A seven year old girl takes her two year old brother on a voyage of chance and fantasy. They begin their journey by following a star chart that they had created by splashing paint on an old envelope. They search city streets, store windows and garbage for star shaped images that coincide with the dots on their map. On their adventure they meet a one eyed man who they view as a dangerous cyclops. In an attempt to connect with the children the cyclops tries to describe a nativity scene, but without all the facts. The children’s interpretation of his story sends them on a quest to find a time machine in Bethlehem, Pennsylvania.
In response to today’s world I felt an honest portrait of childhood was a necessary thing to pursue. I wanted to offer something positive that was close to my heart.
Carl Sagan once wrote, “somewhere, something incredible is waiting to be known.” He was commenting on astronomy and space exploration. I feel this quote touches on the fundamental spirit of childhood and the random nature of adventure and discovery that fill a child’s day. The greatest explorers and thinkers throughout history were able to retain the qualities of childhood that enabled them to see the world as more than what meets the eye.
In my last film, Stingray Sam, I used non-actors. I created characters and situations that were suited for their abilities. When I began writing Crazy and Thief I planned to do the same. I was attempting to paint a portrait of childhood based on my own children and planned to work with them as actors. I styled scenes after who they were and what they did and quickly found myself writing a fantasy film that took place in the real world.
My lead character, Crazy, is a strong and imaginative seven year-old girl who propels the story by creating its realities. Her accomplice, Thief, is a two year-old boy who exists in the world that Crazy creates. There are no other children in their world. The few adults they come in contact with are viewed as legendary threats. All other adults are fleeting and faceless objects that create a moving landscape for the children to maneuver through.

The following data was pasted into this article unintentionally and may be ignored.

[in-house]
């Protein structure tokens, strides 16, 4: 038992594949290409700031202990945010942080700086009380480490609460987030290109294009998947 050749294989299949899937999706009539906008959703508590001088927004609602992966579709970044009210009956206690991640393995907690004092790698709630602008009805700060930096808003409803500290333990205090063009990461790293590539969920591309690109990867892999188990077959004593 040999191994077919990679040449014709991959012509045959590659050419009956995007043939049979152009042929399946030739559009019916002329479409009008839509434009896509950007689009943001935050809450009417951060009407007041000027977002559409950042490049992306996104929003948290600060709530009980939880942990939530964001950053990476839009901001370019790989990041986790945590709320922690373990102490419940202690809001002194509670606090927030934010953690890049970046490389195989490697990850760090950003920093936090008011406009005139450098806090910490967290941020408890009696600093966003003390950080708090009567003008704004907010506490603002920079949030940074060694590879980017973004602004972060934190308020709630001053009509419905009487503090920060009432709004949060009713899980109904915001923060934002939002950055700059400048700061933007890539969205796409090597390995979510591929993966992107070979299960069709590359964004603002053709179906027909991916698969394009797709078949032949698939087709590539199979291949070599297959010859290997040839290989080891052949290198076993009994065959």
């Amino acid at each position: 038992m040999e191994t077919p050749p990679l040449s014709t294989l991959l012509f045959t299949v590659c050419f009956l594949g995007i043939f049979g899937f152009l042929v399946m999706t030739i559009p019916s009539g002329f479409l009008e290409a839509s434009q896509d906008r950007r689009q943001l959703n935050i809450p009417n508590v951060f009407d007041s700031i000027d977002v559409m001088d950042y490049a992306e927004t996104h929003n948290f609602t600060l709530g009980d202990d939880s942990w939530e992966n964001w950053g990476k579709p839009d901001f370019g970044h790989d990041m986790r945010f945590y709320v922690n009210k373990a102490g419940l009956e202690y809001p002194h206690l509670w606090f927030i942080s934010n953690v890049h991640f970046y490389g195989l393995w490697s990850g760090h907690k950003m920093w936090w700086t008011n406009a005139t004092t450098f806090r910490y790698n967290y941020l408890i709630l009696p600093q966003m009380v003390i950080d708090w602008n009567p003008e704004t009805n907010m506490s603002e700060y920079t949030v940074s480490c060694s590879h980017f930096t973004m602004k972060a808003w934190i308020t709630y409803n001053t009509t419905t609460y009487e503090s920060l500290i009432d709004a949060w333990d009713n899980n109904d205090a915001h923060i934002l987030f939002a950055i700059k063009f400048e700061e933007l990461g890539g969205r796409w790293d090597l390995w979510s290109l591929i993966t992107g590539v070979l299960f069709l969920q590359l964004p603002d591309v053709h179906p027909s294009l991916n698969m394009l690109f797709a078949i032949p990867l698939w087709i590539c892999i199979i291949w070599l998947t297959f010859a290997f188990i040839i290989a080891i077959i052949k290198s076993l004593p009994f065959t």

To understand the relationship between the characters and to invite the viewer into their world I needed to remove the wall between the audience and a two year-old’s mind. I created situations and dialogue that the actor could understand and allowed him to improvise within the context of the scene. I then supported his dialogue with accurate subtitles to allow the viewer to understand what is being said between the two characters.
Concepts of time and personal memories were strong components in the story. The musical segments, locations, and some of the editing choices were inspired by elements from early 70′s episodes of Sesame Street. The first seasons of Sesame Street are now available on DVD with a warning that the program is not suitable for preschoolers. I wanted to embrace the qualities of the children’s educational programming of my youth that by today’s standards require a warning.
Modern graphics, many of which have already become dated, are also used to propel the story. The young explorers use star images found on billboards and in garbage to create an astrological chart. The chart leads our characters, as well as the viewer, from moments of childhood discovery to an impossible quest based on partial information. Throughout history great discoveries have been made by people who have followed partial or incorrect information. Childhood is a time of discovery where this technique applies.
Frank Lloyd Wright said or wrote, that if something is of it’s time it is organic. Crazy and Thief embraces the visual environment and realities of its time while using today’s most inexpensive and accessible technologies to tell the story.